What immediately comes to mind when you see a picture of:
Chances are, your immediate thoughts were something along these lines:
- Ryan Lochte – Olympic medalist, party boy, “ladies man,” hot body, not always articulate (JEAH!)
- Nicki Minaj – singer/songwriter, rapper, wild, over-the-top, colorful, crazy fashion sense
- Angelina Jolie – adoptions, philanthropic, global, actress, Brad Pitt
If you Google these people, the stories and pictures that come up in your search results will likely support these perceptions. Am I a mind reader? No. Has Google started tapping into your brain waves to give you the results you expect? Maybe.
The perceptions we have about these people stem from the fact that they have – either purposely or accidentally – developed clear personal brands. Their actions, fashion choices, relationships and words have built what we see as their personal brand. Over time, this personal brand can easily evolve based on your actions, sometimes turning into a perception that is different from what you intended.
Does Ryan Lochte want to be known as a not-always-articulate party boy? From where I stand it appears the answer is JEAH! But chances are he’d rather be known as an incredible swimmer and an Olympic champion instead. Sure, we know the boy can swim, but our immediate perception goes beyond that now (party boy, “ladies man,” etc.) and speaks more to what his brand has become.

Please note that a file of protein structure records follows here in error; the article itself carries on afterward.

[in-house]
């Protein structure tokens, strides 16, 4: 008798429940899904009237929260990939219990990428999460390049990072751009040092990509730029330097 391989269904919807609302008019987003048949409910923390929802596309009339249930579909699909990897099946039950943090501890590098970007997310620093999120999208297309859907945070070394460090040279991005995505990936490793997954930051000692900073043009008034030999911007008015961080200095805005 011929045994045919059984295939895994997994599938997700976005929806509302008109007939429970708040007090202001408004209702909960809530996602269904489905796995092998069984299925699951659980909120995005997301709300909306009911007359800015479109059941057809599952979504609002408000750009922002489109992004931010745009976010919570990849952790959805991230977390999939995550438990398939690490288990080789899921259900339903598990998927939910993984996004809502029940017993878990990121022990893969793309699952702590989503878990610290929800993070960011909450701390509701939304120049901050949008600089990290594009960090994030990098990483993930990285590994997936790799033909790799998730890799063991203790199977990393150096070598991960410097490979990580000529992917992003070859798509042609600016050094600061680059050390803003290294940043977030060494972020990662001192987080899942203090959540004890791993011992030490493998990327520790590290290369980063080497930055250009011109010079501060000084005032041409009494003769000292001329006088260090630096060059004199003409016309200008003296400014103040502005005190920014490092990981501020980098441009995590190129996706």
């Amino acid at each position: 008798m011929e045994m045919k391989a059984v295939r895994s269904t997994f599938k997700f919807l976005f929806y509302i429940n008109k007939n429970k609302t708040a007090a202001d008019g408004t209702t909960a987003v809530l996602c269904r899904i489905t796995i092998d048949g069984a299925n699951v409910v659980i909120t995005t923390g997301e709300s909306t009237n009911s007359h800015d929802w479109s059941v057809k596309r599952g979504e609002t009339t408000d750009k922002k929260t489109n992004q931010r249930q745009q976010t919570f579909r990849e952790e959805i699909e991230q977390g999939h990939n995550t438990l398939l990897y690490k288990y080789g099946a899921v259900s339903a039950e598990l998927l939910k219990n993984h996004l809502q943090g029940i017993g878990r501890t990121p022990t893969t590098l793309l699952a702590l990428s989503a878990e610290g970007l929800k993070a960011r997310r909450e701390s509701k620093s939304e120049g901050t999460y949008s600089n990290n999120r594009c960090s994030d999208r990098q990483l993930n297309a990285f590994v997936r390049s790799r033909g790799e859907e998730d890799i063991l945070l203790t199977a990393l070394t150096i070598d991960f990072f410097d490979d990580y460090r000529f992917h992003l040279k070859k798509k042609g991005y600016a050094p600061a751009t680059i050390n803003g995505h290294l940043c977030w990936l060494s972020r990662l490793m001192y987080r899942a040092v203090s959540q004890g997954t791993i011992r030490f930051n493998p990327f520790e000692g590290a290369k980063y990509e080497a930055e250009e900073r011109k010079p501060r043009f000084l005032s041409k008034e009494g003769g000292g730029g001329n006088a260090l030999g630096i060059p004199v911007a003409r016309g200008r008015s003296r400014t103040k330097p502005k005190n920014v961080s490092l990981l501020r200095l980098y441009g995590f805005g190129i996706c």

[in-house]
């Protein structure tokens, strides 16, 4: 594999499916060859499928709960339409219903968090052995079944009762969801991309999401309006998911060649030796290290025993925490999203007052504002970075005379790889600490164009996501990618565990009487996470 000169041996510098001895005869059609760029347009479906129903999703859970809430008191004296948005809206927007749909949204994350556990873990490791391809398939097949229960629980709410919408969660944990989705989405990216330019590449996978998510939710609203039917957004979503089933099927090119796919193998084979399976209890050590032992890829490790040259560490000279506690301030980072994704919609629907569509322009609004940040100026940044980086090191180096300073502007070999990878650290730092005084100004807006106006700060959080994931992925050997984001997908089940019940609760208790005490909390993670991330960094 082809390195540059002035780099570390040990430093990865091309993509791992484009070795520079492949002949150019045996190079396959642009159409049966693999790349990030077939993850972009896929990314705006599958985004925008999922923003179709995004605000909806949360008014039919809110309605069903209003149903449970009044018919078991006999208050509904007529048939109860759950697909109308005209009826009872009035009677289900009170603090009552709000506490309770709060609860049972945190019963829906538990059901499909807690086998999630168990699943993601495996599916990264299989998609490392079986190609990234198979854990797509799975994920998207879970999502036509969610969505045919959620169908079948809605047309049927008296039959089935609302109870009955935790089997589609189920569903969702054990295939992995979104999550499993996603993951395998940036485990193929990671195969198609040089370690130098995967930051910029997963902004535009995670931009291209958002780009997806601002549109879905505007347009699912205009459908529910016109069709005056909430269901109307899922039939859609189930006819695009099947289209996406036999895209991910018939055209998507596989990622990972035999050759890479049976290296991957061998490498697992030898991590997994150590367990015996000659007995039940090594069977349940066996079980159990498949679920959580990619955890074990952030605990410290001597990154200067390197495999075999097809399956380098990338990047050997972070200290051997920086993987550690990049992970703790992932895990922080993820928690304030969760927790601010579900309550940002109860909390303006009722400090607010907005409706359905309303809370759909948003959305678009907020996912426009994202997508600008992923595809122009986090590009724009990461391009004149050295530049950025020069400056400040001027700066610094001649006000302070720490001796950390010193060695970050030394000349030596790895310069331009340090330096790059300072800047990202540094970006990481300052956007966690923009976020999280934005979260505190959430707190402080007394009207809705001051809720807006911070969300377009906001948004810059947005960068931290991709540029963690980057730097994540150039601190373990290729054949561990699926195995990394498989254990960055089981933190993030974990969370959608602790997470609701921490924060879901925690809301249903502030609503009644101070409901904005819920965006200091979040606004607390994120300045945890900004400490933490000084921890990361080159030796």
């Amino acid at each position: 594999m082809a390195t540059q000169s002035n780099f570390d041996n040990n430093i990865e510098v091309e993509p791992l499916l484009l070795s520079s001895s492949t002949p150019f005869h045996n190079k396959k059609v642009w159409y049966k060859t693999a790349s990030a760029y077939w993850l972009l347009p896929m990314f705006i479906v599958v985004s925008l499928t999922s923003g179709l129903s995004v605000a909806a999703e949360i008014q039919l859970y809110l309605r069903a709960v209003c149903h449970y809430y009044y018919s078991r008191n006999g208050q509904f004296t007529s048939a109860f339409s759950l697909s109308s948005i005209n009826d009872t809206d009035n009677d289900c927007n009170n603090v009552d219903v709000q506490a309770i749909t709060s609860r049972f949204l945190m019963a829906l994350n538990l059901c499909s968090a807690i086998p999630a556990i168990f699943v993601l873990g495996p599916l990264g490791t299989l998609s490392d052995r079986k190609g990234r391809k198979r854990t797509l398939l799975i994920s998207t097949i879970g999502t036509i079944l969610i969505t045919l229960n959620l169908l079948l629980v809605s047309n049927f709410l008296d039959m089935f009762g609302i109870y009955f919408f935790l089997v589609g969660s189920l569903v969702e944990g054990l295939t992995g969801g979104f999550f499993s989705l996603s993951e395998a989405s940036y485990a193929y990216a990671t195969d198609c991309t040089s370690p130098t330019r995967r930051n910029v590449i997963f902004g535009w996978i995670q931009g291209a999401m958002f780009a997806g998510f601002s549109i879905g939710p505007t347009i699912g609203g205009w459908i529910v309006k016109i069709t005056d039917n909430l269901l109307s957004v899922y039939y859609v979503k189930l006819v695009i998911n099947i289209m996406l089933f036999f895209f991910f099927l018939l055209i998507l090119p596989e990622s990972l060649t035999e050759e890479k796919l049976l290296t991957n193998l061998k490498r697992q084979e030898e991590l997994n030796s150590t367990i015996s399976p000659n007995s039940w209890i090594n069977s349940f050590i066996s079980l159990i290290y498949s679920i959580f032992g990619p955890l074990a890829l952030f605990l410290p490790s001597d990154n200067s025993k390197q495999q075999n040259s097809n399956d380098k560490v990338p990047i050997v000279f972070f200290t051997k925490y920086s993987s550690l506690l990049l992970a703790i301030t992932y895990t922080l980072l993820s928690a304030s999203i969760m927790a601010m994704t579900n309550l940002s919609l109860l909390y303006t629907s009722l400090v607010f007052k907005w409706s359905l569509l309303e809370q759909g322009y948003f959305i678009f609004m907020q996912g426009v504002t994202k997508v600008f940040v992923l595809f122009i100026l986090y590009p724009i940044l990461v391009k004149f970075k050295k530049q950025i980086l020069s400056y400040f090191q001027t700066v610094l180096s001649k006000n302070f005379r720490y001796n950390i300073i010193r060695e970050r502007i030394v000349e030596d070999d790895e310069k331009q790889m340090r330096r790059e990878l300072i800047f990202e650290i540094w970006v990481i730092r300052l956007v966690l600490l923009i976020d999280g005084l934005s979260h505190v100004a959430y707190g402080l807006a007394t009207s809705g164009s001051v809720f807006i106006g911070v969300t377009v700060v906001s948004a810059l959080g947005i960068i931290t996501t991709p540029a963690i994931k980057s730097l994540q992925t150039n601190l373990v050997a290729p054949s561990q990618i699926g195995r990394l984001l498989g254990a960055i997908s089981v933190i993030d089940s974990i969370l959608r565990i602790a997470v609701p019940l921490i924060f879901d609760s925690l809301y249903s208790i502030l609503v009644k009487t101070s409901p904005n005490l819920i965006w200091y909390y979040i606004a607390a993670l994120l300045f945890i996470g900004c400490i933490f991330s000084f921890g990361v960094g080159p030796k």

If you’re like me, you aren’t famous (YET – we have to keep hoping, right?), and the masses likely wouldn’t be able to list off what comes to mind when they see your picture. But you still have a personal brand. If you haven’t already, think about what you want to be known for. You should know what you want your personal brand to be, so that you can embody it and so people begin recognizing your brand.
Don’t be shocked by your Google results!
Image courtesy of imagerymajestic / FreedigitalPhotos.net